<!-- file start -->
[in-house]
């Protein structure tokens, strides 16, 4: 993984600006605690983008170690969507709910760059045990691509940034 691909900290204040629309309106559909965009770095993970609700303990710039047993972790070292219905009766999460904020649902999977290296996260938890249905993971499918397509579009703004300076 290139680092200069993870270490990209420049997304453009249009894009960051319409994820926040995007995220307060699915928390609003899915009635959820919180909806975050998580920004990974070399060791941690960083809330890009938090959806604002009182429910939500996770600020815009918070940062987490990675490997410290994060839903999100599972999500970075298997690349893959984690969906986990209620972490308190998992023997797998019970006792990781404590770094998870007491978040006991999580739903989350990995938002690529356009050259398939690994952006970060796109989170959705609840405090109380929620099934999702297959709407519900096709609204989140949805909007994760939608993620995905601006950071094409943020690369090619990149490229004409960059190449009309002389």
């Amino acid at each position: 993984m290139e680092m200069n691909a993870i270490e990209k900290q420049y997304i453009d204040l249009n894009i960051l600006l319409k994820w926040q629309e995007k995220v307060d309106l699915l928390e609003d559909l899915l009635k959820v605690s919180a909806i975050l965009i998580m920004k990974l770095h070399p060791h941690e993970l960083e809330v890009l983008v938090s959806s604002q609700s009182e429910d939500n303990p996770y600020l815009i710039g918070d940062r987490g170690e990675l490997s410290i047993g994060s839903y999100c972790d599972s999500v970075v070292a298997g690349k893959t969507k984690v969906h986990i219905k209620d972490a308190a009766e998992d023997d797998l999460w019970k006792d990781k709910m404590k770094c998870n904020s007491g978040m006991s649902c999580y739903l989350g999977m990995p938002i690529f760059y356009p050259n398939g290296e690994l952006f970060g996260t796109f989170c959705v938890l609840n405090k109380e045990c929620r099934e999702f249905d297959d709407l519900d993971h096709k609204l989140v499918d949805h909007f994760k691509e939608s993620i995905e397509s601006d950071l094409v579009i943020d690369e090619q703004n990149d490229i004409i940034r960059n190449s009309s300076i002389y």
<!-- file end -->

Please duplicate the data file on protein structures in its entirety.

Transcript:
[in-house]
């Protein structure tokens, strides 16, 4: 993984600006605690983008170690969507709910760059045990691509940034 691909900290204040629309309106559909965009770095993970609700303990710039047993972790070292219905009766999460904020649902999977290296996260938890249905993971499918397509579009703004300076 290139680092200069993870270490990209420049997304453009249009894009960051319409994820926040995007995220307060699915928390609003899915009635959820919180909806975050998580920004990974070399060791941690960083809330890009938090959806604002009182429910939500996770600020815009918070940062987490990675490997410290994060839903999100599972999500970075298997690349893959984690969906986990209620972490308190998992023997797998019970006792990781404590770094998870007491978040006991999580739903989350990995938002690529356009050259398939690994952006970060796109989170959705609840405090109380929620099934999702297959709407519900096709609204989140949805909007994760939608993620995905601006950071094409943020690369090619990149490229004409960059190449009309002389």
């Amino acid at each position: 993984m290139e680092m200069n691909a993870i270490e990209k900290q420049y997304i453009d204040l249009n894009i960051l600006l319409k994820w926040q629309e995007k995220v307060d309106l699915l928390e609003d559909l899915l009635k959820v605690s919180a909806i975050l965009i998580m920004k990974l770095h070399p060791h941690e993970l960083e809330v890009l983008v938090s959806s604002q609700s009182e429910d939500n303990p996770y600020l815009i710039g918070d940062r987490g170690e990675l490997s410290i047993g994060s839903y999100c972790d599972s999500v970075v070292a298997g690349k893959t969507k984690v969906h986990i219905k209620d972490a308190a009766e998992d023997d797998l999460w019970k006792d990781k709910m404590k770094c998870n904020s007491g978040m006991s649902c999580y739903l989350g999977m990995p938002i690529f760059y356009p050259n398939g290296e690994l952006f970060g996260t796109f989170c959705v938890l609840n405090k109380e045990c929620r099934e999702f249905d297959d709407l519900d993971h096709k609204l989140v499918d949805h909007f994760k691509e939608s993620i995905e397509s601006d950071l094409v579009i943020d690369e090619q703004n990149d490229i004409i940034r960059n190449s009309s300076i002389y």